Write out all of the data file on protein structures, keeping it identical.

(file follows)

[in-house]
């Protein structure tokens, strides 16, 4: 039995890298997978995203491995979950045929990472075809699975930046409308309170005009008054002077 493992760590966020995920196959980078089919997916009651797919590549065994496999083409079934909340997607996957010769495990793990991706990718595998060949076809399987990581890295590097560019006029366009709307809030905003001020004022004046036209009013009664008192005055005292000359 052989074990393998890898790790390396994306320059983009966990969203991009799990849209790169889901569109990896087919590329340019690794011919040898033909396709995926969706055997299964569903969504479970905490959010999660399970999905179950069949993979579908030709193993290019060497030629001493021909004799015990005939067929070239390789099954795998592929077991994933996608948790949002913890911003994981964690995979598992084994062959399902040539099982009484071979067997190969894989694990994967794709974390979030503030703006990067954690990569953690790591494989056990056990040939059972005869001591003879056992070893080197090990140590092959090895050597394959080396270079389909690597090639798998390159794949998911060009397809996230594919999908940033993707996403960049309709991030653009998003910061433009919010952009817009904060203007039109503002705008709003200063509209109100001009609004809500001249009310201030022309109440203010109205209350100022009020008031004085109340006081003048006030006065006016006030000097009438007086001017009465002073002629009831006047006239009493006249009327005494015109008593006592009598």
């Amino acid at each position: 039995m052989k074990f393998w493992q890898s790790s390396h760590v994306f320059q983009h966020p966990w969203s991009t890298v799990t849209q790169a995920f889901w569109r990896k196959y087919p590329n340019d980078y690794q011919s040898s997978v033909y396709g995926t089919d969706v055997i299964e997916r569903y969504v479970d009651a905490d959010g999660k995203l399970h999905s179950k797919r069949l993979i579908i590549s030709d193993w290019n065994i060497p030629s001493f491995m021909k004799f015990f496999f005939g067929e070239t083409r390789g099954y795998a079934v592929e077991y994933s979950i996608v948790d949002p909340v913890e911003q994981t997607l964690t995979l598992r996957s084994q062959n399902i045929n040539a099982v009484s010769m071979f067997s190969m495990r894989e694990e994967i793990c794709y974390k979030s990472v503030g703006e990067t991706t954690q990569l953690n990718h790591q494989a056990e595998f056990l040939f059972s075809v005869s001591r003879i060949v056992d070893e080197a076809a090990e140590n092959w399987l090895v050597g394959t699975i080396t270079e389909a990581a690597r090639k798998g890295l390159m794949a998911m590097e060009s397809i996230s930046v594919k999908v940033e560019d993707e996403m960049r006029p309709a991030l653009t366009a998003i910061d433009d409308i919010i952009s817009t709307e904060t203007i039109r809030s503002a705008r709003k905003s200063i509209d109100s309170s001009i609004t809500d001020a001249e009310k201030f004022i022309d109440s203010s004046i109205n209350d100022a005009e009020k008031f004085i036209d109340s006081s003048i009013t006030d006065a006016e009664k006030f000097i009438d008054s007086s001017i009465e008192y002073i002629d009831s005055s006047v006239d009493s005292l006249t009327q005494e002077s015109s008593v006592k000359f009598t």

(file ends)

[in-house]
């Protein structure tokens, strides 16, 4: 039995890298997978995203491995979950045929990472075809699975930046409308309170005009008054002077 493992760590966020995920196959980078089919997916009651797919590549065994496999083409079934909340997607996957010769495990793990991706990718595998060949076809399987990581890295590097560019006029366009709307809030905003001020004022004046036209009013009664008192005055005292000359 052989074990393998890898790790390396994306320059983009966990969203991009799990849209790169889901569109990896087919590329340019690794011919040898033909396709995926969706055997299964569903969504479970905490959010999660399970999905179950069949993979579908030709193993290019060497030629001493021909004799015990005939067929070239390789099954795998592929077991994933996608948790949002913890911003994981964690995979598992084994062959399902040539099982009484071979067997190969894989694990994967794709974390979030503030703006990067954690990569953690790591494989056990056990040939059972005869001591003879056992070893080197090990140590092959090895050597394959080396270079389909690597090639798998390159794949998911060009397809996230594919999908940033993707996403960049309709991030653009998003910061433009919010952009817009904060203007039109503002705008709003200063509209109100001009609004809500001249009310201030022309109440203010109205209350100022009020008031004085109340006081003048006030006065006016006030000097009438007086001017009465002073002629009831006047006239009493006249009327005494015109008593006592009598």
């Amino acid at each position: 039995m052989k074990f393998w493992q890898s790790s390396h760590v994306f320059q983009h966020p966990w969203s991009t890298v799990t849209q790169a995920f889901w569109r990896k196959y087919p590329n340019d980078y690794q011919s040898s997978v033909y396709g995926t089919d969706v055997i299964e997916r569903y969504v479970d009651a905490d959010g999660k995203l399970h999905s179950k797919r069949l993979i579908i590549s030709d193993w290019n065994i060497p030629s001493f491995m021909k004799f015990f496999f005939g067929e070239t083409r390789g099954y795998a079934v592929e077991y994933s979950i996608v948790d949002p909340v913890e911003q994981t997607l964690t995979l598992r996957s084994q062959n399902i045929n040539a099982v009484s010769m071979f067997s190969m495990r894989e694990e994967i793990c794709y974390k979030s990472v503030g703006e990067t991706t954690q990569l953690n990718h790591q494989a056990e595998f056990l040939f059972s075809v005869s001591r003879i060949v056992d070893e080197a076809a090990e140590n092959w399987l090895v050597g394959t699975i080396t270079e389909a990581a690597r090639k798998g890295l390159m794949a998911m590097e060009s397809i996230s930046v594919k999908v940033e560019d993707e996403m960049r006029p309709a991030l653009t366009a998003i910061d433009d409308i919010i952009s817009t709307e904060t203007i039109r809030s503002a705008r709003k905003s200063i509209d109100s309170s001009i609004t809500d001020a001249e009310k201030f004022i022309d109440s203010s004046i109205n209350d100022a005009e009020k008031f004085i036209d109340s006081s003048i009013t006030d006065a006016e009664k006030f000097i009438d008054s007086s001017i009465e008192y002073i002629d009831s005055s006047v006239d009493s005292l006249t009327q005494e002077s015109s008593v006592k000359f009598t």